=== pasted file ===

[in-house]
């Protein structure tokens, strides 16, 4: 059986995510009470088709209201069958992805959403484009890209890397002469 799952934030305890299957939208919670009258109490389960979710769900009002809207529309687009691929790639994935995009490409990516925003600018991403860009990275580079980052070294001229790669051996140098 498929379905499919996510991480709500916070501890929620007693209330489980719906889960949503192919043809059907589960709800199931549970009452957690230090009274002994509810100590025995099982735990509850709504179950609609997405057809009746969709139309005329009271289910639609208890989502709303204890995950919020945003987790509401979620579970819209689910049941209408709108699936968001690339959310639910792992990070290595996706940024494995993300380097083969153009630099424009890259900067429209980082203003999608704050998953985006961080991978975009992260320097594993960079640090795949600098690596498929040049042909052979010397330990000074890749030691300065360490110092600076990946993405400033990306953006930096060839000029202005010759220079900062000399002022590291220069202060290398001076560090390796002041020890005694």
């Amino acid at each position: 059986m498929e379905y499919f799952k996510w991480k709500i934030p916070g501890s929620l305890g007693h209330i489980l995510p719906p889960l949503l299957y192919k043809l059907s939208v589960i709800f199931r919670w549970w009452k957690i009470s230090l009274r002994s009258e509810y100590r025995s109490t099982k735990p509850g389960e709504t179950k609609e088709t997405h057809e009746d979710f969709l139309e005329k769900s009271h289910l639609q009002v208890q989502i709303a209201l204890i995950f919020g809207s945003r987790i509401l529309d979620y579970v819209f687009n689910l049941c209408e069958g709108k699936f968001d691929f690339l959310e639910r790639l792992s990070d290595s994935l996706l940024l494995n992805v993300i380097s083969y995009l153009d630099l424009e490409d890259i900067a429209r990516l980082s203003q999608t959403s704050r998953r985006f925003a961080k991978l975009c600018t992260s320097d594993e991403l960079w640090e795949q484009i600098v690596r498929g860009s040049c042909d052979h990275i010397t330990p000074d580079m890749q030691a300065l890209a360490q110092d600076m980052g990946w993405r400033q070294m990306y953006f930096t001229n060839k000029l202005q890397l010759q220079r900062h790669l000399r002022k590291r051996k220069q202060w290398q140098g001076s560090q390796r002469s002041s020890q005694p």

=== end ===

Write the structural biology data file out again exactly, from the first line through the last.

[in-house]
């Protein structure tokens, strides 16, 4: 059986995510009470088709209201069958992805959403484009890209890397002469 799952934030305890299957939208919670009258109490389960979710769900009002809207529309687009691929790639994935995009490409990516925003600018991403860009990275580079980052070294001229790669051996140098 498929379905499919996510991480709500916070501890929620007693209330489980719906889960949503192919043809059907589960709800199931549970009452957690230090009274002994509810100590025995099982735990509850709504179950609609997405057809009746969709139309005329009271289910639609208890989502709303204890995950919020945003987790509401979620579970819209689910049941209408709108699936968001690339959310639910792992990070290595996706940024494995993300380097083969153009630099424009890259900067429209980082203003999608704050998953985006961080991978975009992260320097594993960079640090795949600098690596498929040049042909052979010397330990000074890749030691300065360490110092600076990946993405400033990306953006930096060839000029202005010759220079900062000399002022590291220069202060290398001076560090390796002041020890005694």
């Amino acid at each position: 059986m498929e379905y499919f799952k996510w991480k709500i934030p916070g501890s929620l305890g007693h209330i489980l995510p719906p889960l949503l299957y192919k043809l059907s939208v589960i709800f199931r919670w549970w009452k957690i009470s230090l009274r002994s009258e509810y100590r025995s109490t099982k735990p509850g389960e709504t179950k609609e088709t997405h057809e009746d979710f969709l139309e005329k769900s009271h289910l639609q009002v208890q989502i709303a209201l204890i995950f919020g809207s945003r987790i509401l529309d979620y579970v819209f687009n689910l049941c209408e069958g709108k699936f968001d691929f690339l959310e639910r790639l792992s990070d290595s994935l996706l940024l494995n992805v993300i380097s083969y995009l153009d630099l424009e490409d890259i900067a429209r990516l980082s203003q999608t959403s704050r998953r985006f925003a961080k991978l975009c600018t992260s320097d594993e991403l960079w640090e795949q484009i600098v690596r498929g860009s040049c042909d052979h990275i010397t330990p000074d580079m890749q030691a300065l890209a360490q110092d600076m980052g990946w993405r400033q070294m990306y953006f930096t001229n060839k000029l202005q890397l010759q220079r900062h790669l000399r002022k590291r051996k220069q202060w290398q140098g001076s560090q390796r002469s002041s020890q005694p």